- Widgets provide an immutable description of the user interface. Though widgets themselves are immutable, they may be freely replaced, removed, or rearranged (note that updating a widget's child typically requires the parent widget to be replaced, too). Creating and destroying widgets is efficient since widgets are lightweight, immutable instances that are, ideally, compile-time constants.
- The immutable widget tree is used to create and configure (i.e., inflate) a mutable element tree which manages a separate render tree; this final tree is responsible for layout, painting, gestures, and compositing. The element tree is efficiently synchronized with widget changes, reusing and mutating elements where possible (that is, though a widget may be replaced with a different instance, provided the two instances have the same runtime type and key, the original element will be updated and not recreated). Modifying the element tree typically updates the render tree which, in turns, changes what appears on the screen.
- The main widget types are
StatelessWidget. Widgets that export data to one or more descendant widgets (via notifications or another mechanism) utilize
ProxyWidgetor one of its subclasses (e.g.,
- In general, widgets either directly or indirectly configure render objects by modifying the element tree. Most widgets created by application developers (via
StatelessWidget) delegate to a constellation of descendant widgets, typically via a build method (e.g.,
StatelessWidget.build). Others (e.g.,
RenderObjectWidget) manage a render object directly (creating it and updating it via
- Certain widgets wrap an explicit child widget via
ProxyWidget, introducing heritable state (e.g.,
InheritedModel) or configuring auxiliary data (e.g.,
ProxyWidgetnotifies clients (via
ProxyElement.notifyClients) in response to widget changes (via
ProxyElement.updated, called by
ParentDataWidgetupdates the nearest descendant render objects' parent data (via
ParentDataElement._applyParentData, which calls
RenderObjectElement._updateParentData); this process is triggered any time the corresponding widget is updated.
- There are also bespoke widget subclasses that support less common types of configuration. For instance,
Widgetto capture a preferred size allowing subclasses (e.g.,
PreferredSize) to express sizing information to their containers (e.g.,
MultiChildRenderObjectWidgetprovide storage for render object widgets with zero or more children without constraining how the underlying render object is created or updated. These widgets correspond to
MultiChildRenderObjectElement, respectively, which manage the underlying child model in the element and render trees.
- Anonymous widgets can be created using
StatelessWidgetis a trivial subclass of
Widgetthat defines a
StatelessWidget.buildmethod and configures a
ComponentElementsubclass that invokes
StatelessWidget.buildin response to
StatelessElement.build(e.g., delegates building to its widget).
StatefulWidgetis associated with
ComponentElementthat is almost identical to
StatelessElement. The key difference is that the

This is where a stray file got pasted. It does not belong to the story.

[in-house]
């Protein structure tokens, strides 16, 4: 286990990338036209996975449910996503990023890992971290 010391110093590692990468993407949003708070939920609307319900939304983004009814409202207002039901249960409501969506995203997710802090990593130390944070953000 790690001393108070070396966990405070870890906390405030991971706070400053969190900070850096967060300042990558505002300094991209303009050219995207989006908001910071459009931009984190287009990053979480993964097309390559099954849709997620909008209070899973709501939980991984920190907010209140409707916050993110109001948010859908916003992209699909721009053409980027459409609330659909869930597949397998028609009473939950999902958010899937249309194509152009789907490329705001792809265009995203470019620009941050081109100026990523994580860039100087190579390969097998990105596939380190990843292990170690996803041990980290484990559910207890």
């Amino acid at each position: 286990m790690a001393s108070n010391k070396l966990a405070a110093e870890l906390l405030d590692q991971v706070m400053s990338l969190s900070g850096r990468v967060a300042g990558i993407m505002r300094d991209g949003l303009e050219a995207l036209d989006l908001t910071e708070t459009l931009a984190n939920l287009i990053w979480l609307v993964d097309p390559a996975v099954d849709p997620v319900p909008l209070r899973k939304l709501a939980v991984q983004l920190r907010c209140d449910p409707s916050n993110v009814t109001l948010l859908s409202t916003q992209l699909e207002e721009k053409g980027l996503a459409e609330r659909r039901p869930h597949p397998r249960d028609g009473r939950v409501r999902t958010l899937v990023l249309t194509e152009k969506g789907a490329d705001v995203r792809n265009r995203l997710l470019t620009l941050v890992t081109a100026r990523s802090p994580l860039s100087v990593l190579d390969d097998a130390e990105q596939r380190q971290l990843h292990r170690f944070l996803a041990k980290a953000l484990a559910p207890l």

StatefulElementretains a reference to the
Stateof the corresponding
StatefulWidget, invoking methods on that instance rather than the widget itself. For instance, when
StatefulElement.updateis invoked, the
Stateinstance is notified via
StatefulElementcreates the associated
Stateinstance when it is constructed (i.e., in
StatefulWidget.createElement). Then, when the
StatefulElementis built for the first time (via
StatefulElement._firstBuild, called by
State.initStateis invoked. Crucially,
Stateinstance and the
StatefulWidgetreference the same element.
Stateis associated with the underlying
StatefulElement, if the widget changes, provided that
StatefulElement.updateChildis able to reuse the same element (because the widget’s runtime type and key both match),
Statewill be preserved. Otherwise, the
Statewill be recreated.
- Flutter doesn't have the ability to compare trees. That is, only an element's immediate children are considered when matching widgets and elements (via
- When increasing the tree depth (i.e., inserting an intermediate node), the existing parent will be configured with a child corresponding to the intermediate widget. In most cases, this widget will not correspond to a previous child (i.e.,
Widget.canUpdatewill return false). Thus, the new element will be freshly inflated. Since the intermediate node is the new owner of its parent's children, each of those children will also be inflated (the intermediate node doesn't have access to the existing elements). This will proceed down the entire subtree.
- When decreasing the tree depth, the parent will once again be assigned new children which likely won't sync with old children. Thus, the new children will need to be inflated, cascading down the entire subtree.
- Adding a
GlobalKeyto the previous child can mitigate this issue since
Element.updateChildis able to reuse elements that are stored in the
GlobalKeyregistry (allowing that subtree to simply be reinserted instead of rebuilt).
- Notification support is not built directly into the widget abstraction, but layered on top of it.
Notificationis an abstract class that searches up the element tree, visiting each widget subclass of
Notification.visitAncestor, which performs this walk).
- The notification invokes
NotificationListener._dispatchon each suitable widget, comparing the notification's static type with the callback's type parameter. If there's a match (i.e., the notification is a subtype of the callback's type parameter), the listener is invoked.
- If the listener returns true, the walk terminates. Otherwise, the notification continues to bubble up the tree.